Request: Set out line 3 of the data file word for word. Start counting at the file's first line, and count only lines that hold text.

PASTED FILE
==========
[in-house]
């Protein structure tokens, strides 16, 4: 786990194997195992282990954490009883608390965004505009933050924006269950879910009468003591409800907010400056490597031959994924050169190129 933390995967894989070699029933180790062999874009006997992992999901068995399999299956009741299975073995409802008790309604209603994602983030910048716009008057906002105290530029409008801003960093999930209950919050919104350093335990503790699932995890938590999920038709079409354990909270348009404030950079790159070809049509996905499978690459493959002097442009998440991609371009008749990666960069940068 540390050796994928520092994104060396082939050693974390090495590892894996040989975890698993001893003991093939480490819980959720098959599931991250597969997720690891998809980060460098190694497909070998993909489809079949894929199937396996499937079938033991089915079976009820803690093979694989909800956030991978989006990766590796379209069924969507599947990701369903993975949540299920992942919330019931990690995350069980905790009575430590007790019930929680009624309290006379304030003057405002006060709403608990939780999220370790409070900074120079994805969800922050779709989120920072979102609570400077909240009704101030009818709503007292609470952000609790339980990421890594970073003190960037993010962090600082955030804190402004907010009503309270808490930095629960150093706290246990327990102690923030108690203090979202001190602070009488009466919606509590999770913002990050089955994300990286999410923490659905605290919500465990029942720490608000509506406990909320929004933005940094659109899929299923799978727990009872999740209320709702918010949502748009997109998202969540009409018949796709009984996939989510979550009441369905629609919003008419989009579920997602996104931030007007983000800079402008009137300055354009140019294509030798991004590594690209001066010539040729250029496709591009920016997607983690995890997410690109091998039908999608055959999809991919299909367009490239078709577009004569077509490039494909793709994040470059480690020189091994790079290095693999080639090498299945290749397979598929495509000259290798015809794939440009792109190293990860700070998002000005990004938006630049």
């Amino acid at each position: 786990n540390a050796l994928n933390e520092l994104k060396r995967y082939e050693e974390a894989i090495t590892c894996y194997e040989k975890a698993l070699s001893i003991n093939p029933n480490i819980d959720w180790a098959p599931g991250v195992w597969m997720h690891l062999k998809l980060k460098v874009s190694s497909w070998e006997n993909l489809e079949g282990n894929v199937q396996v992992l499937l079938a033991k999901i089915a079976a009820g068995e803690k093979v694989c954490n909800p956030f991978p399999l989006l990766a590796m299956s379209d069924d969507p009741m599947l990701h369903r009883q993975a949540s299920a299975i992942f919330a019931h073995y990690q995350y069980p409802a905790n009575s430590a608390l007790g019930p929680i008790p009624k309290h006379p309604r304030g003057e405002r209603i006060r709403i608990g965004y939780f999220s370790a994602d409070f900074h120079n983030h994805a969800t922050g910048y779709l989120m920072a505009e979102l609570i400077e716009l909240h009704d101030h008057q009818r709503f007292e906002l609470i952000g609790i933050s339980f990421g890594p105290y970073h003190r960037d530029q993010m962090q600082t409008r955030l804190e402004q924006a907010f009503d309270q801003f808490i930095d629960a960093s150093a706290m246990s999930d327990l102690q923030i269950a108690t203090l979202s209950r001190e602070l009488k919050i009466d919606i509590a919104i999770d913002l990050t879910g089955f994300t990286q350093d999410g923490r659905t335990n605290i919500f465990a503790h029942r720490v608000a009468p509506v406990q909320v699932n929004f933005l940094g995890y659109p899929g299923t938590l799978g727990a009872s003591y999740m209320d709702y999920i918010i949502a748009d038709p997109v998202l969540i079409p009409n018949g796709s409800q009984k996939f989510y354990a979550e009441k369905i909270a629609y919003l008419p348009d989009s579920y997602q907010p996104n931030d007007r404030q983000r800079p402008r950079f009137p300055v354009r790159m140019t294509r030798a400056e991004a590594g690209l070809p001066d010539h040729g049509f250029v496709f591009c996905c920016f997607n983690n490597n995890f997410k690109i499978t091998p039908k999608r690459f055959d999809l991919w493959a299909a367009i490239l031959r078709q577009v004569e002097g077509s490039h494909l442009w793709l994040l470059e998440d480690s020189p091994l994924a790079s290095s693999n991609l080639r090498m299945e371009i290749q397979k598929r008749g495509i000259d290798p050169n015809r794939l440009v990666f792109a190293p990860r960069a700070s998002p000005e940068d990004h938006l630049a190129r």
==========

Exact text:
């Amino acid at each position: 786990n540390a050796l994928n933390e520092l994104k060396r995967y082939e050693e974390a894989i090495t590892c894996y194997e040989k975890a698993l070699s001893i003991n093939p029933n480490i819980d959720w180790a098959p599931g991250v195992w597969m997720h690891l062999k998809l980060k460098v874009s190694s497909w070998e006997n993909l489809e079949g282990n894929v199937q396996v992992l499937l079938a033991k999901i089915a079976a009820g068995e803690k093979v694989c954490n909800p956030f991978p399999l989006l990766a590796m299956s379209d069924d969507p009741m599947l990701h369903r009883q993975a949540s299920a299975i992942f919330a019931h073995y990690q995350y069980p409802a905790n009575s430590a608390l007790g019930p929680i008790p009624k309290h006379p309604r304030g003057e405002r209603i006060r709403i608990g965004y939780f999220s370790a994602d409070f900074h120079n983030h994805a969800t922050g910048y779709l989120m920072a505009e979102l609570i400077e716009l909240h009704d101030h008057q009818r709503f007292e906002l609470i952000g609790i933050s339980f990421g890594p105290y970073h003190r960037d530029q993010m962090q600082t409008r955030l804190e402004q924006a907010f009503d309270q801003f808490i930095d629960a960093s150093a706290m246990s999930d327990l102690q923030i269950a108690t203090l979202s209950r001190e602070l009488k919050i009466d919606i509590a919104i999770d913002l990050t879910g089955f994300t990286q350093d999410g923490r659905t335990n605290i919500f465990a503790h029942r720490v608000a009468p509506v406990q909320v699932n929004f933005l940094g995890y659109p899929g299923t938590l799978g727990a009872s003591y999740m209320d709702y999920i918010i949502a748009d038709p997109v998202l969540i079409p009409n018949g796709s409800q009984k996939f989510y354990a979550e009441k369905i909270a629609y919003l008419p348009d989009s579920y997602q907010p996104n931030d007007r404030q983000r800079p402008r950079f009137p300055v354009r790159m140019t294509r030798a400056e991004a590594g690209l070809p001066d010539h040729g049509f250029v496709f591009c996905c920016f997607n983690n490597n995890f997410k690109i499978t091998p039908k999608r690459f055959d999809l991919w493959a299909a367009i490239l031959r078709q577009v004569e002097g077509s490039h494909l442009w793709l994040l470059e998440d480690s020189p091994l994924a790079s290095s693999n991609l080639r090498m299945e371009i290749q397979k598929r008749g495509i000259d290798p050169n015809r794939l440009v990666f792109a190293p990860r960069a700070s998002p000005e940068d990004h938006l630049a190129r």